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Sunday, June 26, 2016

Democrats must keep momentum pay little attention to improving political polls

This period of time in an election cycle is entirely too early from voting day to start putting credibility in political polls. 

Obviously, it's encouraging to read about how "stupid Donald Trump" is finally tanking in the popularity polls, due to his erratically dangerous behaviors. He has no positions on any issues of substance, but continues to spew rhetoric and then forgets what he means and seldom seems to mean what he says.  (Except, of course, for the ridiculous wall wall with Mexico. "It ain't going to happen, folks!")

Nevertheless, anything can turn the electorate into an angry mob. Just witness what happened with the regrettable "Brexit" vote in Great Britain. It wasn't even 24 hours after the referendum on the European Union question was called (surprisingly) in favor of the exit, when the voters began regretting their decision. Many have even, apparently, claimed that they voted to exit from the European Union (EU), just because they felt Brexit would never pass; so, they were just casting their vote based on emotion rather than on a consideration of the reality of their collective actions.  "Voters Regret Brexit" isn't going to fix the referendum question's consequences.

Nevertheless, emotions notwithstanding, American voters finally seem to be willing to, finally, say that "enough Trump is enough". Even the media is tired of his pompously erratic political behaviors. In fact, The Washington Post poll (obviously this newspaper has contributed to this political sea turn) says "Trump's Numbers Plummet". Indeed, Clinton has been propelled to the lead, 51 percent to 39 percent, in the new national survey released Sunday.
The poll found "sweeping unease" with Trump's policies. It singled out his "incendiary rhetoric and values to his handling of both foreign affairs and his own business — foreshadowing that the November election could be a referendum on Trump more than anything else."
Nearly 70 percent of Americans say they think Trump is unqualified to lead the nation. They are anxious about the idea of him as president and believe his comments about women, minorities and Muslims show an unfair bias. They also see his attacks on a federal judge because of his Mexican American heritage as racist, the Post reported.

A slimmer majority also disapprove of the way Clinton has handled questions about her use of a personal email server while she was secretary of state. Roughly 50 percent of Americans are anxious about "the prospect of a Clinton presidency, underscoring the historic unpopularity of the two major-party candidates."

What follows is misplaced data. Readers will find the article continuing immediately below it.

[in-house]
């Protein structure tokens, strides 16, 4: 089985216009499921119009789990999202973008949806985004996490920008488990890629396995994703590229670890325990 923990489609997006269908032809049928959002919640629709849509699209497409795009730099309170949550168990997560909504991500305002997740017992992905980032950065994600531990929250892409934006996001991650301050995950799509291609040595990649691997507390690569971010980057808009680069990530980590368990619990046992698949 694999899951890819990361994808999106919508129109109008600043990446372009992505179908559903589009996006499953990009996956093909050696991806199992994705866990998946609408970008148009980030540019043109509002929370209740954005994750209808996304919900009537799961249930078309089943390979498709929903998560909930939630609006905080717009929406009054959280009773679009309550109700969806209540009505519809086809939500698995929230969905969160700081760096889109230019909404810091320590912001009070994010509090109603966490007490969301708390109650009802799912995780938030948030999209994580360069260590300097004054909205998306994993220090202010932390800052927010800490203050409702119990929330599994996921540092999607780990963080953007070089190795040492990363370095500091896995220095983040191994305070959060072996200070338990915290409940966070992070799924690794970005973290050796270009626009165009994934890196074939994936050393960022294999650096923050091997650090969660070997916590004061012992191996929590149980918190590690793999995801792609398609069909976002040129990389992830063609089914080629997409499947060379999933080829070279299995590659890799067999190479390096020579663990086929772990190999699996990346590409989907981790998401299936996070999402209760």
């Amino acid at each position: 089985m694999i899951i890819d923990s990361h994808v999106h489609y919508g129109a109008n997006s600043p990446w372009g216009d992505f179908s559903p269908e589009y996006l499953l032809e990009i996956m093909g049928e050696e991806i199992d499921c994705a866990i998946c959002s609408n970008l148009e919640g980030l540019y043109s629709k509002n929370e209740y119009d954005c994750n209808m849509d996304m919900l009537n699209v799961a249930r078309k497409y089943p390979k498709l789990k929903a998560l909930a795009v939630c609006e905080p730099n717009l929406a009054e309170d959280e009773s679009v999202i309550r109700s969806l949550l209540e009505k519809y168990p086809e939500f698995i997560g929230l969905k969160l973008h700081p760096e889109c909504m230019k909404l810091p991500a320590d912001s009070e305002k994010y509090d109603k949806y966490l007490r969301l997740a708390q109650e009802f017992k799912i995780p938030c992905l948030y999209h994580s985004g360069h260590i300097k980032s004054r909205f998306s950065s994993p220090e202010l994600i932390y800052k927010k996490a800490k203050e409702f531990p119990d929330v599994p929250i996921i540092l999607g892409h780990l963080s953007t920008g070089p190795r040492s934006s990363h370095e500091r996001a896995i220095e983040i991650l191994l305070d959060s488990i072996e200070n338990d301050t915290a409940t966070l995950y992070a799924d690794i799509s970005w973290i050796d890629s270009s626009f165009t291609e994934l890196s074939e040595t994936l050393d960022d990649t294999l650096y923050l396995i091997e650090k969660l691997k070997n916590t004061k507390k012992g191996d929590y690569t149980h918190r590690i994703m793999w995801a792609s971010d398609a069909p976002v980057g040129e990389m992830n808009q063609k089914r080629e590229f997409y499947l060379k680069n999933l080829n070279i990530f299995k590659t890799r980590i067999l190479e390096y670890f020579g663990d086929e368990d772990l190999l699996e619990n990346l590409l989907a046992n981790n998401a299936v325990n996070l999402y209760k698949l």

Obviously, Secretary Clinton must hold steady to her campaign strategy, to convince voters to go to the polls and vote for her to be the first woman president and leader of the free world.  This is no time to take any kind of victory laps or to enjoy the primordial scream, behind the bathroom door. 

Instead, this is the time to prove to voters why they are right to turn their backs on the dangerously incoherent Donald Trump, the "thin skinned bully", as identified by Senator Elizabeth Warren.
Scotland's Loch Ness Monster is a good way for Donald Trump to sell his Scottish Real Estate ventures. For marketing, this seems to makes more sense than his erratic campaign as the presumptive nominee for the Republican party in the general election.
To Donald Trump, maybe he'd be better off staying in Scotland trying to sell his golf course and luxury real estate suites.  

Eventually, when Trump finally gets back to the campaign for President, he may find himself to be the political equivalent of the long lost Loch Ness Monster of Scotland. In which case, Americans could even deport him as an illegal alien and send him back to his dearly departed mother's immigrant origins.
Meanwhile, Democrats must not put credibility in early political polls. Instead, we must keep our eyes on voter registration drives and remember to keep the momentum going against Donald Trump, who is a dangerously incoherent presidential candidate who cannot be elected.

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